High school journalism teacher and media critic James Miller explains why objective reporting doesn't mean that both sides of an issue carry equal weight -- and sometimes, there's more than one side!
The problem is that modern journalism has “built-in blind spots” located in its middle-of-the-road, “View From Nowhere” perspective. Many reporters are trying so hard to present the views of “both sides” without comment or bias that they neglect to report the fact that one (or both!) of those sides is fraudulent, false, or at the very least utterly unsupported by facts. As Paul Krugman noted way back in 2000, “If a presidential candidate were to declare that the earth is flat, you would be sure to see a news analysis under the headline ‘Shape of the Planet: Both Sides Have a Point.’”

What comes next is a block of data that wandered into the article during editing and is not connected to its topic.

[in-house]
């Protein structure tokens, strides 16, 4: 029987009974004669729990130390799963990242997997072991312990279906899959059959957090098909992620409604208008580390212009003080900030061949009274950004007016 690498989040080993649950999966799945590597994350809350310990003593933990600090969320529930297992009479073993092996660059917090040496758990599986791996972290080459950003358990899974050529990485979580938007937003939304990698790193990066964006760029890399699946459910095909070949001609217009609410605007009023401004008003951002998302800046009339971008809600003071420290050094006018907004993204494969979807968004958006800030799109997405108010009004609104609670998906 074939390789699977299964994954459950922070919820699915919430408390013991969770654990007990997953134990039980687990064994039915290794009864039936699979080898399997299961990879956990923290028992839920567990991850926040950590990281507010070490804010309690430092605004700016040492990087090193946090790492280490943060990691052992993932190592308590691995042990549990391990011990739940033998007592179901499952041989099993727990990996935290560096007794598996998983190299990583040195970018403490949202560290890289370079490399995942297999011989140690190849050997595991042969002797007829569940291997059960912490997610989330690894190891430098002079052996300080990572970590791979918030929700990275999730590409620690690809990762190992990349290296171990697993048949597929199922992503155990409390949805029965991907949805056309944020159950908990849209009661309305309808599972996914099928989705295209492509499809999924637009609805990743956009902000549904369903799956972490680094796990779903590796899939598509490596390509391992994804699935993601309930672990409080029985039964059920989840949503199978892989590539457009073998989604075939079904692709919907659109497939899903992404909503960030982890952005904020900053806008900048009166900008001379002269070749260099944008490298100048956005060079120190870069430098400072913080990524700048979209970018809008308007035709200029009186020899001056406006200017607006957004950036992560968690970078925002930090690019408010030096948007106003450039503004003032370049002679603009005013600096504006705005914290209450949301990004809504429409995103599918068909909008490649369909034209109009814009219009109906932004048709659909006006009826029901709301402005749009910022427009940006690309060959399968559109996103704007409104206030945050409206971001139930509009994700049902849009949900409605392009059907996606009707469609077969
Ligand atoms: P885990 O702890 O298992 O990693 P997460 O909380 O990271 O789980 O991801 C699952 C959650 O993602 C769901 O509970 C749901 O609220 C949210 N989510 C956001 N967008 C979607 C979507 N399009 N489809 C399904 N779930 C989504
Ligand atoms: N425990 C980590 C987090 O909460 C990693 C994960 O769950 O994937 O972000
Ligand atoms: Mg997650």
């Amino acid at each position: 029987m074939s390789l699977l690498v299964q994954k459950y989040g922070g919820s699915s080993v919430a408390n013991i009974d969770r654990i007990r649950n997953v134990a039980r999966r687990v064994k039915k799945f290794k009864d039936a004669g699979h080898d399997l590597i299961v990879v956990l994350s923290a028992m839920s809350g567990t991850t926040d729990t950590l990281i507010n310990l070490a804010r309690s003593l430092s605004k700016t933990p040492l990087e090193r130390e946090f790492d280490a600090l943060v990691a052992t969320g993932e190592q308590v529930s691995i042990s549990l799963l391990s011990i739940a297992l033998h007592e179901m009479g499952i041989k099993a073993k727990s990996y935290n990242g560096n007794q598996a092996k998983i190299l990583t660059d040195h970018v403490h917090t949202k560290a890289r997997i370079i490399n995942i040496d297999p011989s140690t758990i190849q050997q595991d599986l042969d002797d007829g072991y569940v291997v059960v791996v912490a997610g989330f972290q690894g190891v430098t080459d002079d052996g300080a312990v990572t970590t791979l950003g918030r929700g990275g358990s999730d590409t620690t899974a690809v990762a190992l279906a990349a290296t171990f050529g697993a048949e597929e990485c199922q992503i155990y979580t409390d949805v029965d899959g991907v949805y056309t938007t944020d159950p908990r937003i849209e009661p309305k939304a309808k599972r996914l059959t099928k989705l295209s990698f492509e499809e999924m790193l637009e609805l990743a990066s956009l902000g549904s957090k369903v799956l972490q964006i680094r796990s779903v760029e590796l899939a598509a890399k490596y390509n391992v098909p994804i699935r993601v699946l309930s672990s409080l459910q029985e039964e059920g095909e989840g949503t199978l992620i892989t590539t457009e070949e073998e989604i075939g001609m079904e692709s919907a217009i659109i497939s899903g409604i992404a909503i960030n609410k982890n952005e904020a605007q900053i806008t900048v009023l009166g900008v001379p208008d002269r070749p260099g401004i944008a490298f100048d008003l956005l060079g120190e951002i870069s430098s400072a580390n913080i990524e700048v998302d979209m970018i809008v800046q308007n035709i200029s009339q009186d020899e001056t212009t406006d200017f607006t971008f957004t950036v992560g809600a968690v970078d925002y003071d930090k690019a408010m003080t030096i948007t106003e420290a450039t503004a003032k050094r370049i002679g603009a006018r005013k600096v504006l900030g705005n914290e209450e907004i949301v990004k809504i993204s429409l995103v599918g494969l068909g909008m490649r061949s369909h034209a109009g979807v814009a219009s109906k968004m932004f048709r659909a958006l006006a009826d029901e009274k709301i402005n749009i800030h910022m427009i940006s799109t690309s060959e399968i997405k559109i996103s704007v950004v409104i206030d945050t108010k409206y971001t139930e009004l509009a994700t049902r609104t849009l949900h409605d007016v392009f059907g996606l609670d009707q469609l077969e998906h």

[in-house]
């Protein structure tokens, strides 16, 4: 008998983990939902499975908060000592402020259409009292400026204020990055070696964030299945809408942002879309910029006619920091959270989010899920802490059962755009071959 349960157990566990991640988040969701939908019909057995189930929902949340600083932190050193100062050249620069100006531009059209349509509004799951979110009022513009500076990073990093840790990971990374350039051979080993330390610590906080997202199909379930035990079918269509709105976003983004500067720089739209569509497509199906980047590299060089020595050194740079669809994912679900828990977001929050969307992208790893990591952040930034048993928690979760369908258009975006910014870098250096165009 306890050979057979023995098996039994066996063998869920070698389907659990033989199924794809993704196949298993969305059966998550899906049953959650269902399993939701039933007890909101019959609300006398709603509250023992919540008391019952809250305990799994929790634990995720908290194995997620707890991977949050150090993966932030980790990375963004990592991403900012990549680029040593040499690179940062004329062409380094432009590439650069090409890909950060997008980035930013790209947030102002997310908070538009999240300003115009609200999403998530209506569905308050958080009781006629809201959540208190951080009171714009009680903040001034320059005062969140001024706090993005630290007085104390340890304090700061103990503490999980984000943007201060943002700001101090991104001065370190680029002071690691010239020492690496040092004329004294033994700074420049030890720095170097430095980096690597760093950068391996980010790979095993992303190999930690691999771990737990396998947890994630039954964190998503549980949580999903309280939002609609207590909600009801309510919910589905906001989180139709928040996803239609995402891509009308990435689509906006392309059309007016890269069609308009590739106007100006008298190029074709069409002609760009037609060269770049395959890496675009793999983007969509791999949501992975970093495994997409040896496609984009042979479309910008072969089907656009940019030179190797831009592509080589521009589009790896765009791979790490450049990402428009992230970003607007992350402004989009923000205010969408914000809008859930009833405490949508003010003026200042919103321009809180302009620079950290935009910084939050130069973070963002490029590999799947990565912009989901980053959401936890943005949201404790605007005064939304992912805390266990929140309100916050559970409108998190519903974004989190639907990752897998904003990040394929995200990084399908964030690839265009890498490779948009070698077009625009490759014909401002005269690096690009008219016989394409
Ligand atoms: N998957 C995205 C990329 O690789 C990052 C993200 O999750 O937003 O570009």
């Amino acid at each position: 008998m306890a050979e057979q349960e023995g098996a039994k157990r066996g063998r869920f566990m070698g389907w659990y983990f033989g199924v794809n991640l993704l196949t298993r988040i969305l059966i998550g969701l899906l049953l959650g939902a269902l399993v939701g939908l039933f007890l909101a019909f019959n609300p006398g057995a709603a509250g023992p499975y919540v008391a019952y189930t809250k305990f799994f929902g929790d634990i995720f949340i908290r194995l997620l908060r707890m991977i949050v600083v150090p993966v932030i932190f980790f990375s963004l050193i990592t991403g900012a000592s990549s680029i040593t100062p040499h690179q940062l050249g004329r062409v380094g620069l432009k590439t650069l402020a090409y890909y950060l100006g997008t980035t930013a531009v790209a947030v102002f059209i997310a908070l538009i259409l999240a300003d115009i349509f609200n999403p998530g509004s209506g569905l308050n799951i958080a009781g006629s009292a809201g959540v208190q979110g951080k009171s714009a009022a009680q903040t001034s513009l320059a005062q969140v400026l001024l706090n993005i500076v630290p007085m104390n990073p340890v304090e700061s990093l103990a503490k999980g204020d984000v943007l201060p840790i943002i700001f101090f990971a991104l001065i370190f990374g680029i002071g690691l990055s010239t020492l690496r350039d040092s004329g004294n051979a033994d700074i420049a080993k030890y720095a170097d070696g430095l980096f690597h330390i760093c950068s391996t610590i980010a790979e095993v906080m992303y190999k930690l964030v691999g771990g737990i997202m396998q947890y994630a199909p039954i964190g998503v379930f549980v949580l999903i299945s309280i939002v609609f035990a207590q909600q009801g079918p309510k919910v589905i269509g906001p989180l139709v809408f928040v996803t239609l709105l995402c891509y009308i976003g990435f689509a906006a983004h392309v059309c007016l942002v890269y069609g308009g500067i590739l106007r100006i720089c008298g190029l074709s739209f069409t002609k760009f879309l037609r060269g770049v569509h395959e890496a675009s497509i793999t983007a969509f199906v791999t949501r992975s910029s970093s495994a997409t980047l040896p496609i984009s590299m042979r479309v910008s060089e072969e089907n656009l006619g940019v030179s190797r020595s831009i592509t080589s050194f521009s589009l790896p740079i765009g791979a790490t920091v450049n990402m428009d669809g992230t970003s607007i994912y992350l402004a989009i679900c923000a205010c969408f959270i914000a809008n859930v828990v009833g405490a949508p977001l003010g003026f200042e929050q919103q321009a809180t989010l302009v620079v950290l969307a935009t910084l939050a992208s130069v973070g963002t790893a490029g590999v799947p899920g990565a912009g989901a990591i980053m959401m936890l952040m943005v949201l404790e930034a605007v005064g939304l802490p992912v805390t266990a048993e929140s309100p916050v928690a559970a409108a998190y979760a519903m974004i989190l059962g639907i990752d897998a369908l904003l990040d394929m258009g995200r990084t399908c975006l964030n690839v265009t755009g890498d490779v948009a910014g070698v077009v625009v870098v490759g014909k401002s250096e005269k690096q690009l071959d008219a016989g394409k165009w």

Read Miller's entire piece here -- and consider how fortunate his high school students are to be in his class.
We don’t have to jump ahead to 2019 to witness journalists bending over backward to present advocates of fact-free views alongside members of the reality-based community as if their points of view held equal merit:
- News media coverage of the Ken Ham-Bill Nye debate at the Creation Museum sparked its own debate among Louisville journalists
- The Sunday talk shows recently pretended that global warming deniers have something valuable to contribute to the discussion about climate change
- PBS devoted nearly half of a 2012 segment about climate change to an uncredentialed radio weatherman
- In 2010, Fox News treated a vaccine-autism “truther” as if her claims had actual merit, allowing her to “rebut” a doctor and using “Autism Correlation Coverup?” as an onscreen graphic
- Many stories on the government shutdown in October 2013 were plagued with false equivalency, including CNN’s notion that the whole thing was a game of chicken for which “both sides” were to blame